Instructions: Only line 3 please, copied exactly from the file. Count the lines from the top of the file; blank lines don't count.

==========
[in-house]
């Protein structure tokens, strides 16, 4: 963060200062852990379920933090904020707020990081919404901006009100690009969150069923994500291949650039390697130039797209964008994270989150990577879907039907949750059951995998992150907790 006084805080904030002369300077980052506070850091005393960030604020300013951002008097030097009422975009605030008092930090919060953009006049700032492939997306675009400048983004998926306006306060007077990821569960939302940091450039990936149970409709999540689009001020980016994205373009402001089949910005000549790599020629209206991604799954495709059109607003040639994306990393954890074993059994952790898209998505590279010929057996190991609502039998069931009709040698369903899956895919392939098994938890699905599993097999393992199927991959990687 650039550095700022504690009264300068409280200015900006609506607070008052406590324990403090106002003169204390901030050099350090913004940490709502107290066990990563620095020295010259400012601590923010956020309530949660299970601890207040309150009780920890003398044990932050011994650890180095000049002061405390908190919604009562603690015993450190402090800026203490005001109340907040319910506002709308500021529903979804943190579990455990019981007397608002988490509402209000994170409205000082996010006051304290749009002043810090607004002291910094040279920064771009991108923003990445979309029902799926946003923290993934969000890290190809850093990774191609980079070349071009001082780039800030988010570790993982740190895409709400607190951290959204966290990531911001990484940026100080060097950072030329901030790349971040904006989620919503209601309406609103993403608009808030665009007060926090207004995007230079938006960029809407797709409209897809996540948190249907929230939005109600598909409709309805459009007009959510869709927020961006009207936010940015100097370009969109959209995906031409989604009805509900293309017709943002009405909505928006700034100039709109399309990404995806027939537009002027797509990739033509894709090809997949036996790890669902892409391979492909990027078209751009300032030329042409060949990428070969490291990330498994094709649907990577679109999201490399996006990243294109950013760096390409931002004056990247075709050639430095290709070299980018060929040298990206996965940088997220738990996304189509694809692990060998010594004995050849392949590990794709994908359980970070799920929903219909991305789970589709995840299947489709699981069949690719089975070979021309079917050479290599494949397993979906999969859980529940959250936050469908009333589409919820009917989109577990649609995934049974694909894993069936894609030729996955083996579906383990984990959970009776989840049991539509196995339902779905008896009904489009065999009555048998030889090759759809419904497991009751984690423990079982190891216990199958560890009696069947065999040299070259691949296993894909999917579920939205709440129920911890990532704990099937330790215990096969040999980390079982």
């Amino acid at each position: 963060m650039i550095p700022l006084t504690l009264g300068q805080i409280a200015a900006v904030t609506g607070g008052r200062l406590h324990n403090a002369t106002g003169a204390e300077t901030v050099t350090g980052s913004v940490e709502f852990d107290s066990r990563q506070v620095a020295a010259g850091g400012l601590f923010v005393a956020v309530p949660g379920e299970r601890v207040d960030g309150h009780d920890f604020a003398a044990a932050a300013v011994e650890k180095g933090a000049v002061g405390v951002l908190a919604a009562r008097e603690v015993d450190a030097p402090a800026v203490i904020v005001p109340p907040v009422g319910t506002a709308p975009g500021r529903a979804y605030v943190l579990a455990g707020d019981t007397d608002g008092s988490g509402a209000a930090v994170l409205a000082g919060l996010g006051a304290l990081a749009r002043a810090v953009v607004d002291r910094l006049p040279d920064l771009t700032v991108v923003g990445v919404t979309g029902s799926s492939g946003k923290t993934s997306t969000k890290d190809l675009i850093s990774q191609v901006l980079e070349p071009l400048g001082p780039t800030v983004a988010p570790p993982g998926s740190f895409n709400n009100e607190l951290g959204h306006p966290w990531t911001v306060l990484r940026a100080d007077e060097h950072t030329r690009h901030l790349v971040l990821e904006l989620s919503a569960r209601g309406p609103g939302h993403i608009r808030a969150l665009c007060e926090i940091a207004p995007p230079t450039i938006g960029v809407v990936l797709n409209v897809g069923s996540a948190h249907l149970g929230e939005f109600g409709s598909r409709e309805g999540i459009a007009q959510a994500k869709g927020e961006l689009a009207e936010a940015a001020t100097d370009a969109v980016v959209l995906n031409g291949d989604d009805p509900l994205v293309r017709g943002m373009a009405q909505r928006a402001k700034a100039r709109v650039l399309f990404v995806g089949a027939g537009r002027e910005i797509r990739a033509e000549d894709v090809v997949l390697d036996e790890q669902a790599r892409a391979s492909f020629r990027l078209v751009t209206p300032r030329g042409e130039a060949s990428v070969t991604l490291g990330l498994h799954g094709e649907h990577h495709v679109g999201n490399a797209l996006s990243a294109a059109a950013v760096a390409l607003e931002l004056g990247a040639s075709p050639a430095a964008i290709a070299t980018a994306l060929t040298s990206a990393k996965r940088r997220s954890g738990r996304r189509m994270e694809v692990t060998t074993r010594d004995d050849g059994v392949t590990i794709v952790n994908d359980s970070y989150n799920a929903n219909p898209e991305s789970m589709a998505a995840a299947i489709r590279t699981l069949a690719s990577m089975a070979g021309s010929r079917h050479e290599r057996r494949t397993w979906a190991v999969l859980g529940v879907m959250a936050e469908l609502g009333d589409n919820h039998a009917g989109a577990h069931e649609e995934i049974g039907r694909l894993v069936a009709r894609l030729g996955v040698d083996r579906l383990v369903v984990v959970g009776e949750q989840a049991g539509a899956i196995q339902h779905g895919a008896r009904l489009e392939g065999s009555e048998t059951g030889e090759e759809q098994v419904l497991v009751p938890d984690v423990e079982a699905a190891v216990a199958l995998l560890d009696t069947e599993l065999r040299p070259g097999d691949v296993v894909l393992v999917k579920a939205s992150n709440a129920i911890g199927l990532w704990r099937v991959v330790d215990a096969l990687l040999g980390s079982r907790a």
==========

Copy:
């Amino acid at each position: 963060m650039i550095p700022l006084t504690l009264g300068q805080i409280a200015a900006v904030t609506g607070g008052r200062l406590h324990n403090a002369t106002g003169a204390e300077t901030v050099t350090g980052s913004v940490e709502f852990d107290s066990r990563q506070v620095a020295a010259g850091g400012l601590f923010v005393a956020v309530p949660g379920e299970r601890v207040d960030g309150h009780d920890f604020a003398a044990a932050a300013v011994e650890k180095g933090a000049v002061g405390v951002l908190a919604a009562r008097e603690v015993d450190a030097p402090a800026v203490i904020v005001p109340p907040v009422g319910t506002a709308p975009g500021r529903a979804y605030v943190l579990a455990g707020d019981t007397d608002g008092s988490g509402a209000a930090v994170l409205a000082g919060l996010g006051a304290l990081a749009r002043a810090v953009v607004d002291r910094l006049p040279d920064l771009t700032v991108v923003g990445v919404t979309g029902s799926s492939g946003k923290t993934s997306t969000k890290d190809l675009i850093s990774q191609v901006l980079e070349p071009l400048g001082p780039t800030v983004a988010p570790p993982g998926s740190f895409n709400n009100e607190l951290g959204h306006p966290w990531t911001v306060l990484r940026a100080d007077e060097h950072t030329r690009h901030l790349v971040l990821e904006l989620s919503a569960r209601g309406p609103g939302h993403i608009r808030a969150l665009c007060e926090i940091a207004p995007p230079t450039i938006g960029v809407v990936l797709n409209v897809g069923s996540a948190h249907l149970g929230e939005f109600g409709s598909r409709e309805g999540i459009a007009q959510a994500k869709g927020e961006l689009a009207e936010a940015a001020t100097d370009a969109v980016v959209l995906n031409g291949d989604d009805p509900l994205v293309r017709g943002m373009a009405q909505r928006a402001k700034a100039r709109v650039l399309f990404v995806g089949a027939g537009r002027e910005i797509r990739a033509e000549d894709v090809v997949l390697d036996e790890q669902a790599r892409a391979s492909f020629r990027l078209v751009t209206p300032r030329g042409e130039a060949s990428v070969t991604l490291g990330l498994h799954g094709e649907h990577h495709v679109g999201n490399a797209l996006s990243a294109a059109a950013v760096a390409l607003e931002l004056g990247a040639s075709p050639a430095a964008i290709a070299t980018a994306l060929t040298s990206a990393k996965r940088r997220s954890g738990r996304r189509m994270e694809v692990t060998t074993r010594d004995d050849g059994v392949t590990i794709v952790n994908d359980s970070y989150n799920a929903n219909p898209e991305s789970m589709a998505a995840a299947i489709r590279t699981l069949a690719s990577m089975a070979g021309s010929r079917h050479e290599r057996r494949t397993w979906a190991v999969l859980g529940v879907m959250a936050e469908l609502g009333d589409n919820h039998a009917g989109a577990h069931e649609e995934i049974g039907r694909l894993v069936a009709r894609l030729g996955v040698d083996r579906l383990v369903v984990v959970g009776e949750q989840a049991g539509a899956i196995q339902h779905g895919a008896r009904l489009e392939g065999s009555e048998t059951g030889e090759e759809q098994v419904l497991v009751p938890d984690v423990e079982a699905a190891v216990a199958l995998l560890d009696t069947e599993l065999r040299p070259g097999d691949v296993v894909l393992v999917k579920a939205s992150n709440a129920i911890g199927l990532w704990r099937v991959v330790d215990a096969l990687l040999g980390s079982r907790a």